We pulled around the corner, and more guys in military-style uniforms and flak vests.  One told me where to park and asked me to turn the engine off and put the keys on the dashboard.  We were told to leave our cell phones in the car, and to take our passports and go into the building.  We entered and another officer looked at our paperwork and signed us in on a clipboard.  We were instructed to have a seat and wait.  After a while, we were called to a counter where we gave another officer our passports and answered all of the same questions again.  We were told to sit again.  During all of the sitting time (on surprisingly comfortable stainless steel benches) we chatted about the General Assembly and church stories.  Finally, the officer asked us to come up and take our passports and we were free to go.  I asked if he’d done what he needed to do, and he said, yes – that’s what I’ve been doing.

We got into my car, noted that nothing had happened to my car (no search or anything – phone was still on the same screen), and drove back to the hotel.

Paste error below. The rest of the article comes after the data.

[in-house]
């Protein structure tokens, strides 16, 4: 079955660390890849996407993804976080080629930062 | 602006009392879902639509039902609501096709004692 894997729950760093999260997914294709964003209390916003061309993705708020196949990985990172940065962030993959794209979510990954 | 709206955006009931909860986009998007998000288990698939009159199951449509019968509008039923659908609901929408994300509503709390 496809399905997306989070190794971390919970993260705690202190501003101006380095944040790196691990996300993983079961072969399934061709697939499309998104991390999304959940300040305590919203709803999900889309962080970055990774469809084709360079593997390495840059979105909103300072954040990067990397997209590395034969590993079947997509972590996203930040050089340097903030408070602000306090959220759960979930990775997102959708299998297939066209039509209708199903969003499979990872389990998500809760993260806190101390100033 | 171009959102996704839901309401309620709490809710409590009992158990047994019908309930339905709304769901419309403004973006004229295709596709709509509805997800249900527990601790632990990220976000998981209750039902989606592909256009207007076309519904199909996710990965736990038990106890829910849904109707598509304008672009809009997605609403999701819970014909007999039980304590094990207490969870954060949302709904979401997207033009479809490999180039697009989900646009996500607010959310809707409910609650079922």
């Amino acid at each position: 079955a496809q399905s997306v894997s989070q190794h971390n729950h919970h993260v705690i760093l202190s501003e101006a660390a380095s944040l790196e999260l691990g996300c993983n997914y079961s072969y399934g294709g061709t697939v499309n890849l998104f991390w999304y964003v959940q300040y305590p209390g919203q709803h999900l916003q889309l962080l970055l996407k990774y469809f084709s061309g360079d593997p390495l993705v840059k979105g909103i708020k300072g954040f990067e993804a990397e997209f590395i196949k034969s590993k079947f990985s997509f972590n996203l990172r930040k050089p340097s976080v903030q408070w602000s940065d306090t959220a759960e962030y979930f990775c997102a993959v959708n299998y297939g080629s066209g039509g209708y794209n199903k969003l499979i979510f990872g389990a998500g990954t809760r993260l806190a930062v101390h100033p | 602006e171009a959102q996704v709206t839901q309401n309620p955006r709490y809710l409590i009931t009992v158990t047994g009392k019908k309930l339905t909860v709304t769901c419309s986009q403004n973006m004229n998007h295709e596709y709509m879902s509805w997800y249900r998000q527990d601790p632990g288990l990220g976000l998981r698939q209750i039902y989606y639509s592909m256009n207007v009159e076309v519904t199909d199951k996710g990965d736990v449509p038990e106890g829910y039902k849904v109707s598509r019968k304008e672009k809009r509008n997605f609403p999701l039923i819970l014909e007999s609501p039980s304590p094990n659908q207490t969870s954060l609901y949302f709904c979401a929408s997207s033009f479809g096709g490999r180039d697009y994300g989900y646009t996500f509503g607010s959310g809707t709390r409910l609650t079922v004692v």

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So …. something that only happens to me.  Most recent in a long series of such things.


But …. it triggered some thoughts.

1.  I don’t know why our border patrol officers have to be dressed like they are going to war in Iraq.  The bulletproof vest doesn’t need to be on the outside – it can be under the shirt like most police officers.  Their gun, cuffs, radio, etc can go on the same belt as a police officer.  I seriously doubt that a major armed incursion is going to happen at the Detroit-Windsor tunnel.  This seems to be intended to enforce (in our minds, and in the minds of the officers themselves) the idea that the officers are soldiers and not police.  This is intended to instill fear of outsiders, and fear of each other.

2.  The secondary inspection area is intended to demoralize people.  The seating is comfortable, but harsh stainless steel.  There is very little on the walls.  The bathroom is locked and must be buzzed open.  I understand that the bathroom is locked to prevent flushing of evidence, but still.  This doesn’t say “we have to sort things out,” it says instead, “you are a criminal.”

3.  I’m struck by the difference in appearance and demeanor between the Canadian personnel and the USA personnel.  The Canadians were friendly (though still wary) and welcoming.  The USA personnel were forbidding and suspicious.  They were doing the same job.  Both involved in the same wars.  And there’s no reason that our officers couldn’t be normally dressed and more friendly.